Britain's banks are braced for an inquiry into competition on the high street to be signalled on Friday when the competition watchdog reports on its latest views on the industry dominated by big four players.
Royal Bank of Scotland, Lloyds Banking Group, Barclays and HSBC have an 80% share of the market for current accounts and small business banking, two areas that have been subjected to recent reviews by the competition authorities.
The Competition and Markets Authority, the new competition watchdog, will report back on those and is expected to launch a consultation through the summer that could herald a full-blown investigation in the autumn.
The CMA has already been asked to look at competition in the energy sector by Ofgem, an area Labour leader Ed Miliband has been targeting along with the banking sector.
The government has also been focusing on increasing competition in the sector by relaxing rules to make it easier for new banks to be set up.
The business secretary, Vince Cable, is also keeping up the pressure on RBS to speed up the process of creating a new challenger bank for small business customers by spinning out 314 of its branches under a new brand.
Cable called on RBS to accelerate the reintroduction of the Williams & Glyn name – a brand last seen 30 years ago – on the high-street branches which the EU ordered it to sell at the time of its 2008 taxpayer bailout.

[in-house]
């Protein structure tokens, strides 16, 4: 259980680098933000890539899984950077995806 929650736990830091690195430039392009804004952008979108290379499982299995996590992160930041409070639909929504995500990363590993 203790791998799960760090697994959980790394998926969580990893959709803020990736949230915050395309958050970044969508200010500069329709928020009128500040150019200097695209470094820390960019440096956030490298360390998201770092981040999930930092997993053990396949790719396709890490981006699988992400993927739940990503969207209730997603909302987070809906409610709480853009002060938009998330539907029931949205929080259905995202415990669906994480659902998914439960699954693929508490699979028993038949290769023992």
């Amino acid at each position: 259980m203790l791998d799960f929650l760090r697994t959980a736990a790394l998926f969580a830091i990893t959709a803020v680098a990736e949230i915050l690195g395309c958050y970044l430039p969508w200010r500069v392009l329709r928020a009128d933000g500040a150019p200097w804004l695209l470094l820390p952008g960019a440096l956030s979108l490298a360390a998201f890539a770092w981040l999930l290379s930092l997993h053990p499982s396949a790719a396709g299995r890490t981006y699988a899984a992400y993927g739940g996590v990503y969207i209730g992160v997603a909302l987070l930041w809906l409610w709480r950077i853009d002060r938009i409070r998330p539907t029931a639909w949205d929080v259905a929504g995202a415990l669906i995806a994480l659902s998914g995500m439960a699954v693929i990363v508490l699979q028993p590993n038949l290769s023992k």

But the fascia is yet to appear above any of the branches in question. In contrast, Lloyds Banking Group has resurrected the TSB name for the 631 branches it was forced to spin off and has started the process of a stock-market flotation.
Cable's latest intervention, in a letter to the RBS boss, Ross McEwan, came before the announcement by the CMA and amid heightened political scrutiny of banks. It is expected to signal the 10th competition investigation in the sector in 15 years.
The largest market shares are held by the two bailed-out banks. As recently as last year the Office of Fair Trading, a predecessor body to the CMA, concluded the number of branches they were spinning off did not need to be increased to enhance competition.
The revival of W&G aims to create more competition in the small and medium-sized (SME) business sector, which Cable is keen to see.
In his letter, the business secretary told McEwan: "I believe there is a case for greater clarity about the path to divestment. The most important statement in this regard – particularly for the public – would be the rebranding of branches as Williams and Glyn, and I would be grateful to hear what steps you could take to accelerate this element of the process.
"Williams and Glyn has the potential to be an important challenger in the small business market in particular and therefore many, including me, are anxious to see it in operation as soon as possible," he wrote.
The banking industry has been facing the possibility of a competition investigation since 2011, when Sir John Vickers' independent commission on banking recommended one take place in 2015. Vickers also recommended the creation of a switching service for current accounts.
The service began in September last year and bankers hope it will stall any investigation into personal current accounts.
guardian.co.uk © Guardian News and Media Limited 2010